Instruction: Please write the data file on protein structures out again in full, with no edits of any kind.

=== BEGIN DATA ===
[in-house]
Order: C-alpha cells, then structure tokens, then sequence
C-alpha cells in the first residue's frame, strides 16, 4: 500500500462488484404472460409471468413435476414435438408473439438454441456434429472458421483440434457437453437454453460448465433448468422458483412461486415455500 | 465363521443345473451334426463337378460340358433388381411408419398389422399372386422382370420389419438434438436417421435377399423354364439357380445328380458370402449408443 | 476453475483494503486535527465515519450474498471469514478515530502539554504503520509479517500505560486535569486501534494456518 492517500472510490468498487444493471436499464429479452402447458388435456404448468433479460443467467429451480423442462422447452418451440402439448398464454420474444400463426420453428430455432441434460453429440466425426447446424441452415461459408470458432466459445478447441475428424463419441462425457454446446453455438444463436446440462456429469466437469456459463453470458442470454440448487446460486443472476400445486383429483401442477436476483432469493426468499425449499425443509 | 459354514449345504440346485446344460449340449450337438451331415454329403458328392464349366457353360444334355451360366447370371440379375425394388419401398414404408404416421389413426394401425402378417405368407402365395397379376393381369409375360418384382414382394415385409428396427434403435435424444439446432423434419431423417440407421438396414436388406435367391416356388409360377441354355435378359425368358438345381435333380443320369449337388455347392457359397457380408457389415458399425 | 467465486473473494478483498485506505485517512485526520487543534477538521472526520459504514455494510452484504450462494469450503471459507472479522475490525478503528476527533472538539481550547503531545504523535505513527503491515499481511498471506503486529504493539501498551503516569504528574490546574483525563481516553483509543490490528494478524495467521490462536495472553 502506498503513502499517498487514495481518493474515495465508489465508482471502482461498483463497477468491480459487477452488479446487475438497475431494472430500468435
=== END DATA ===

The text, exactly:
[in-house]
Order: C-alpha cells, then structure tokens, then sequence
C-alpha cells in the first residue's frame, strides 16, 4: 500500500462488484404472460409471468413435476414435438408473439438454441456434429472458421483440434457437453437454453460448465433448468422458483412461486415455500 | 465363521443345473451334426463337378460340358433388381411408419398389422399372386422382370420389419438434438436417421435377399423354364439357380445328380458370402449408443 | 476453475483494503486535527465515519450474498471469514478515530502539554504503520509479517500505560486535569486501534494456518 492517500472510490468498487444493471436499464429479452402447458388435456404448468433479460443467467429451480423442462422447452418451440402439448398464454420474444400463426420453428430455432441434460453429440466425426447446424441452415461459408470458432466459445478447441475428424463419441462425457454446446453455438444463436446440462456429469466437469456459463453470458442470454440448487446460486443472476400445486383429483401442477436476483432469493426468499425449499425443509 | 459354514449345504440346485446344460449340449450337438451331415454329403458328392464349366457353360444334355451360366447370371440379375425394388419401398414404408404416421389413426394401425402378417405368407402365395397379376393381369409375360418384382414382394415385409428396427434403435435424444439446432423434419431423417440407421438396414436388406435367391416356388409360377441354355435378359425368358438345381435333380443320369449337388455347392457359397457380408457389415458399425 | 467465486473473494478483498485506505485517512485526520487543534477538521472526520459504514455494510452484504450462494469450503471459507472479522475490525478503528476527533472538539481550547503531545504523535505513527503491515499481511498471506503486529504493539501498551503516569504528574490546574483525563481516553483509543490490528494478524495467521490462536495472553 502506498503513502499517498487514495481518493474515495465508489465508482471502482461498483463497477468491480459487477452488479446487475438497475431494472430500468435